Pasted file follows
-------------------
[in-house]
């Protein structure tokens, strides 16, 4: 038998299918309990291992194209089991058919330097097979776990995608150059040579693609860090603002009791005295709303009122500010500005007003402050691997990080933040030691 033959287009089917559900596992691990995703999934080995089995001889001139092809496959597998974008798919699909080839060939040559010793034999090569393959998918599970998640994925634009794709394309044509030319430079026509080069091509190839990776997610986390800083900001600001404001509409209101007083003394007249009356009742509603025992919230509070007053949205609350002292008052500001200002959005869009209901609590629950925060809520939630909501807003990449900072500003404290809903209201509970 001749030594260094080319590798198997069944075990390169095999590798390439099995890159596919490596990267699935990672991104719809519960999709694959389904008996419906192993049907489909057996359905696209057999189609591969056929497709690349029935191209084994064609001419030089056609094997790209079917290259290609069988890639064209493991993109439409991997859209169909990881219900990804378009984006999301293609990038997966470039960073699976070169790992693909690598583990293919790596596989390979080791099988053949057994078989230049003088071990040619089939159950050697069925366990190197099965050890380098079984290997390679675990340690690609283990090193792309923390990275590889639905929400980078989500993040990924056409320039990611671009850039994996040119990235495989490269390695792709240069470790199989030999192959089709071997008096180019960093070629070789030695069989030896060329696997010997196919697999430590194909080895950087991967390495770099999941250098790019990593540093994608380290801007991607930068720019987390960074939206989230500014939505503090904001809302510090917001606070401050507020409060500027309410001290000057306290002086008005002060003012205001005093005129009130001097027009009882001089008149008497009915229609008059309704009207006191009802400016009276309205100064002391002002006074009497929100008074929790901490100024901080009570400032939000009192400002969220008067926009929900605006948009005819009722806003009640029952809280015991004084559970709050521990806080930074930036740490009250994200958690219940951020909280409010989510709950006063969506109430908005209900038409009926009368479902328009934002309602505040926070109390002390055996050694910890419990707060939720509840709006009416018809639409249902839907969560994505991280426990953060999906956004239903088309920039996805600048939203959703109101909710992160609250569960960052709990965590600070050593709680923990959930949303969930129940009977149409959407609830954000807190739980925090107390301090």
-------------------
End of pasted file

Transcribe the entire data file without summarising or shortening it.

[in-house]
């Protein structure tokens, strides 16, 4: 038998299918309990291992194209089991058919330097097979776990995608150059040579693609860090603002009791005295709303009122500010500005007003402050691997990080933040030691 033959287009089917559900596992691990995703999934080995089995001889001139092809496959597998974008798919699909080839060939040559010793034999090569393959998918599970998640994925634009794709394309044509030319430079026509080069091509190839990776997610986390800083900001600001404001509409209101007083003394007249009356009742509603025992919230509070007053949205609350002292008052500001200002959005869009209901609590629950925060809520939630909501807003990449900072500003404290809903209201509970 001749030594260094080319590798198997069944075990390169095999590798390439099995890159596919490596990267699935990672991104719809519960999709694959389904008996419906192993049907489909057996359905696209057999189609591969056929497709690349029935191209084994064609001419030089056609094997790209079917290259290609069988890639064209493991993109439409991997859209169909990881219900990804378009984006999301293609990038997966470039960073699976070169790992693909690598583990293919790596596989390979080791099988053949057994078989230049003088071990040619089939159950050697069925366990190197099965050890380098079984290997390679675990340690690609283990090193792309923390990275590889639905929400980078989500993040990924056409320039990611671009850039994996040119990235495989490269390695792709240069470790199989030999192959089709071997008096180019960093070629070789030695069989030896060329696997010997196919697999430590194909080895950087991967390495770099999941250098790019990593540093994608380290801007991607930068720019987390960074939206989230500014939505503090904001809302510090917001606070401050507020409060500027309410001290000057306290002086008005002060003012205001005093005129009130001097027009009882001089008149008497009915229609008059309704009207006191009802400016009276309205100064002391002002006074009497929100008074929790901490100024901080009570400032939000009192400002969220008067926009929900605006948009005819009722806003009640029952809280015991004084559970709050521990806080930074930036740490009250994200958690219940951020909280409010989510709950006063969506109430908005209900038409009926009368479902328009934002309602505040926070109390002390055996050694910890419990707060939720509840709006009416018809639409249902839907969560994505991280426990953060999906956004239903088309920039996805600048939203959703109101909710992160609250569960960052709990965590600070050593709680923990959930949303969930129940009977149409959407609830954000807190739980925090107390301090």